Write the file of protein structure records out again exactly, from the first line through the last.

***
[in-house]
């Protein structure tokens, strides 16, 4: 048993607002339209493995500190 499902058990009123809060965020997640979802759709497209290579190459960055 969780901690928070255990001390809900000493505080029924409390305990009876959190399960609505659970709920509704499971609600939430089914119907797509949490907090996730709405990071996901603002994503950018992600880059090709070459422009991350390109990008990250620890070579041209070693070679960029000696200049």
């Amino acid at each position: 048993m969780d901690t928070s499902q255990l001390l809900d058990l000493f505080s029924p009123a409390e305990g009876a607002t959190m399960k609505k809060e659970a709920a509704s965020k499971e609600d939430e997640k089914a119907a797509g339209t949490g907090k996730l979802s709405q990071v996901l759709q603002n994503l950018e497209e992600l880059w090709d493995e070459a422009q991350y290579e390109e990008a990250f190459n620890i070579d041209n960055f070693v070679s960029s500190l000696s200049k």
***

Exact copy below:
[in-house]
């Protein structure tokens, strides 16, 4: 048993607002339209493995500190 499902058990009123809060965020997640979802759709497209290579190459960055 969780901690928070255990001390809900000493505080029924409390305990009876959190399960609505659970709920509704499971609600939430089914119907797509949490907090996730709405990071996901603002994503950018992600880059090709070459422009991350390109990008990250620890070579041209070693070679960029000696200049």
């Amino acid at each position: 048993m969780d901690t928070s499902q255990l001390l809900d058990l000493f505080s029924p009123a409390e305990g009876a607002t959190m399960k609505k809060e659970a709920a509704s965020k499971e609600d939430e997640k089914a119907a797509g339209t949490g907090k996730l979802s709405q990071v996901l759709q603002n994503l950018e497209e992600l880059w090709d493995e070459a422009q991350y290579e390109e990008a990250f190459n620890i070579d041209n960055f070693v070679s960029s500190l000696s200049k």